Cultural Cognition

A social science approach to global warming denialism--Part 3

by: Paul Rosenberg

Sun Jan 10, 2010 at 19:00

This is the third of a three-part series devoted to explaining global warming denialism in terms of recent developments in social science.  In Part 1, I introduced the general framework of the Cultural Theory of Risk (CTR), as well as the more refined conceptualization of CTR known as "Cultural Cognition". The basic idea behind this approach is that individuals tend to form beliefs about societal dangers that reflect and reinforce their visions of the ideal society. I also briefly introduced four specific mechanisms that play a role in shaping those beliefs.

In Part 2, I discussed the four specific mechanisms in greater detail, describing empirical examples of how they work.  In this part, I'm going to talk some about how proponents of cultural cognition propose that their insights be applied, as well as how I see these mechanisms relating to the issue of global warming and global warming denialism.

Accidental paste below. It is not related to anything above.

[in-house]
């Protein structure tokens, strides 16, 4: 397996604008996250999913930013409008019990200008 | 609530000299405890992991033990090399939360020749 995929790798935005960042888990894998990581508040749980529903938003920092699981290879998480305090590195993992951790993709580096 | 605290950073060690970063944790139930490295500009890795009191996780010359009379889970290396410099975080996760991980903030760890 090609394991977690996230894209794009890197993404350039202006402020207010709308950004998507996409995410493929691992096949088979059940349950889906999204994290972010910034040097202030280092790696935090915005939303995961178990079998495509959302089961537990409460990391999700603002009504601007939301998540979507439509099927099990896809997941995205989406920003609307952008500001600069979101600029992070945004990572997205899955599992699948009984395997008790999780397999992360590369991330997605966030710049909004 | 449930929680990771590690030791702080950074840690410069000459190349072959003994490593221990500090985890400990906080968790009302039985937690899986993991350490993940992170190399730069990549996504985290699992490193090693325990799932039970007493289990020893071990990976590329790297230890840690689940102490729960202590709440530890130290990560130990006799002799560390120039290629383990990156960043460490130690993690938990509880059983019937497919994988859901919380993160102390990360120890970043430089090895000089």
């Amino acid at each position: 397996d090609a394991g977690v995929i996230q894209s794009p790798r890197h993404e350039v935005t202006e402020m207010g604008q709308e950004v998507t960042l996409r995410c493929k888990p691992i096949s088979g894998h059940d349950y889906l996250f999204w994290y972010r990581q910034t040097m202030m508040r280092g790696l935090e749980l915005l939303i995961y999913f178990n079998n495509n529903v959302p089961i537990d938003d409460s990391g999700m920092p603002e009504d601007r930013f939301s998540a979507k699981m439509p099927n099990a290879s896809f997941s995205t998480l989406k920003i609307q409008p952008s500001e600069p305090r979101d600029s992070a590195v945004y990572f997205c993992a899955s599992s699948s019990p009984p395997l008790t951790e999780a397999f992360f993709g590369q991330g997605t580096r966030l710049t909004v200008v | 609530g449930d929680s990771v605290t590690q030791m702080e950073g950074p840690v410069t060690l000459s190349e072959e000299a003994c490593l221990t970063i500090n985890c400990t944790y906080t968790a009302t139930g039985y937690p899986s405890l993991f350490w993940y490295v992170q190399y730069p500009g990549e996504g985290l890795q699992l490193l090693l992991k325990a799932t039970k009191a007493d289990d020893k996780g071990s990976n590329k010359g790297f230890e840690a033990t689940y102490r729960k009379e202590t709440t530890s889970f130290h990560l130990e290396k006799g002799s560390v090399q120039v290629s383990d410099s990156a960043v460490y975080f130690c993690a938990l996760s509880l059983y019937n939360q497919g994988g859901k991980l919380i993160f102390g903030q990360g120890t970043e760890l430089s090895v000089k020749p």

In particular, in the primary paper I've been relying on, "Cultural Cognition as a Conception of the Cultural Theory of Risk", Yale law professor Dan M. Kahan writes:

Cultural cognition suggests that the influence of worldviews on risk perceptions can be collectively managed in a manner that simultaneously advances of the interests of persons of all cultural persuasions.

In my view, this aspiration is delusional in much the same way that Obama's rigid bipartisan ideology is delusional.  The approach is much more sophisticated than Obama's bipartisan ideology, but it falls prey to the same ultimate problem: there are some actors who aren't simply uninterested in working together so that everyone wins, they are actively opposed to any system in which everyone wins.

This is my way of agreeing with the neocons--yes, there is evil in the world, and they are a prime example of it.  That said, I do believe that cultural cognition can help a very large subset of humanity reach consensus in a way that validates diverse worldviews that otherwise might appear irreconcilably opposed to one another.  This is not a perfect solution, but it is, I would argue, a good-enough one.